Television used to be careful when it told fictional stories about the presidency. It was bound by a sense of decorum. But things changed forever with the famous commercial for the movie Independence Day that wowed those watching the 1996 Super Bowl by blowing the White House sky high. Ever since, presidents have been fair game. You can portray them as thugs, schemers or murderers — or knock them off to boost ratings.
The latest show to occupy the White House is Designated Survivor, a new ABC series created by David Guggenheim, best-known for writing thrillers like Safe House. To judge from its pilot, the show hopes to capitalize on current anxieties about everything from our divided government to the threat of cataclysmic terrorism.
Kiefer Sutherland stars as Tom Kirkman, a lesser Cabinet member who, on the night of the State of the Union address, has been chosen as, well, the designated survivor. That is, he's the one sequestered away so the U.S. government still has a top official to run things in case of a freakish calamity.
Naturally, the calamity occurs. To Kirkman's horror, an explosion takes out the U.S. Capitol — and everyone above him in the pecking order. Suddenly, this thoughtful liberal must commandeer the Oval Office during a crisis.
Making matters trickier, most White House insiders — from the chief of staff to a presidential speechwriter played by Kal Penn — think he's not up to the job. He is barely sworn in before he is dealing with their machinations, even as he tries to discover whether the terrorist attack came from the outside or within the government. Watching this decent, sober man learn the ropes is a bit like seeing a character from The West Wing be parachuted into an episode of Sutherland's old show, 24.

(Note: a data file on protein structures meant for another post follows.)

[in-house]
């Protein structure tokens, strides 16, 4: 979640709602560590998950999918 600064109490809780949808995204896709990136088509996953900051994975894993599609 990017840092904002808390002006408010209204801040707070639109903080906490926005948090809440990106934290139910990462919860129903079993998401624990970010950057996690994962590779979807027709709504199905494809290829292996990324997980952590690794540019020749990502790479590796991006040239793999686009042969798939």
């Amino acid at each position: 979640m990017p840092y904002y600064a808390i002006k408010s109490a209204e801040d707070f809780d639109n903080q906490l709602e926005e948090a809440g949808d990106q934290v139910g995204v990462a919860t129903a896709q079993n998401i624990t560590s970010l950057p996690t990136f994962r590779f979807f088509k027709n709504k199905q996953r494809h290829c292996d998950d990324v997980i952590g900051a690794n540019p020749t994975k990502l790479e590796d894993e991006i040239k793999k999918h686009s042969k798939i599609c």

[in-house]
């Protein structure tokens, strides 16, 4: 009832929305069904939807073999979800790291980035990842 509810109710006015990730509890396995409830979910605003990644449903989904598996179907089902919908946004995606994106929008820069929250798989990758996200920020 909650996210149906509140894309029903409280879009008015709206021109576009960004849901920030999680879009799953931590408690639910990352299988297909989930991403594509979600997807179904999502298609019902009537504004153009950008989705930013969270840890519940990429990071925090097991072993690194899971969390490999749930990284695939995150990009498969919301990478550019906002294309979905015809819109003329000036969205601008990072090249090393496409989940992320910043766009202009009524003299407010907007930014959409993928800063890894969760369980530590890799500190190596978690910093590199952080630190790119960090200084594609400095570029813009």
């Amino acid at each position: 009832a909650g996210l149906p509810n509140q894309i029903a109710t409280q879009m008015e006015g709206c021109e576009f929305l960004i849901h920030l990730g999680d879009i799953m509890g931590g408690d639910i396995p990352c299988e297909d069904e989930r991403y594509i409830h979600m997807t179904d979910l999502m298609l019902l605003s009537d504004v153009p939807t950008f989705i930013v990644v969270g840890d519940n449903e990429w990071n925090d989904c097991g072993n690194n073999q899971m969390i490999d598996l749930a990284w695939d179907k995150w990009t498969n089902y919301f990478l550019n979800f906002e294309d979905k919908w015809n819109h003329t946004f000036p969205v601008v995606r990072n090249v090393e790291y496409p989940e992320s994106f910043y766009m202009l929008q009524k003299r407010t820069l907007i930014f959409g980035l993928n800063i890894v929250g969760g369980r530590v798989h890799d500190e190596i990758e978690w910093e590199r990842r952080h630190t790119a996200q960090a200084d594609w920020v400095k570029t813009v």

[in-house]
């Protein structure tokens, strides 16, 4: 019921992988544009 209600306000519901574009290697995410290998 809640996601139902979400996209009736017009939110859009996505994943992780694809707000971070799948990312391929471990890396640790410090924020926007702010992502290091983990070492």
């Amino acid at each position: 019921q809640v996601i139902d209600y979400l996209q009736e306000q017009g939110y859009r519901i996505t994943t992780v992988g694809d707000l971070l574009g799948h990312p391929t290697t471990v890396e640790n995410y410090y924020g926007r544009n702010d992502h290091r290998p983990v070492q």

Of course, if any actor knows firsthand what it means to step into big shoes, it's Sutherland, the son of a famous and pungent actor, who has made himself really, really good, shining in everything from 24 to art movies by Lars von Trier. He's great here, too.
Fictionalized stories about presidents tend to break in two basic directions. They can be honorably high-minded, like Seven Days in May or The West Wing, surely the purest liberal fantasy ever put on TV. Or they can be gleefully irreverent, even cynical, like Gore Vidal's novels or the recent spate of splashy hits like Veep, Scandal and House of Cards, where nobody cares about governing — bo-ring! — and no political principles are at stake.
While it's too early to know what kind of show Designated Survivor will turn out to be, I'm betting it will ultimately wind up as a steroid-fueled melodrama like Scandal, Homeland or 24. That's what is currently thought exciting on network TV, which is desperate to hook those watching on their phones.
More important, today's Washington shows reflect a general belief that life inside the Beltway is a game of thrones. They tap into — and reinforce — a cynicism about real-life politicians that is heightened even more by news-channel pundits who treat everything, even ideas, as a tactic. You don't have to be a political junkie to see how well such an attitude dovetails with our current presidential election, which features two record-breakingly unpopular candidates, both widely thought to be out for themselves.
Call me a sucker, but the problem with all these splashy Washington shows is that they tend to make life there seem even more amoral than it actually is. Many politicians, and not a few presidents, seek power to make the world better, even if their ideas of "better" aren't always mine.
That's why I'm hoping Designated Survivor will do something scandalous — or do I mean old-fashioned? — and play it straight. I'd love to see President Kirkman survive as a good, unambitious man, one who tries to build something sturdier and nobler than a house of cards.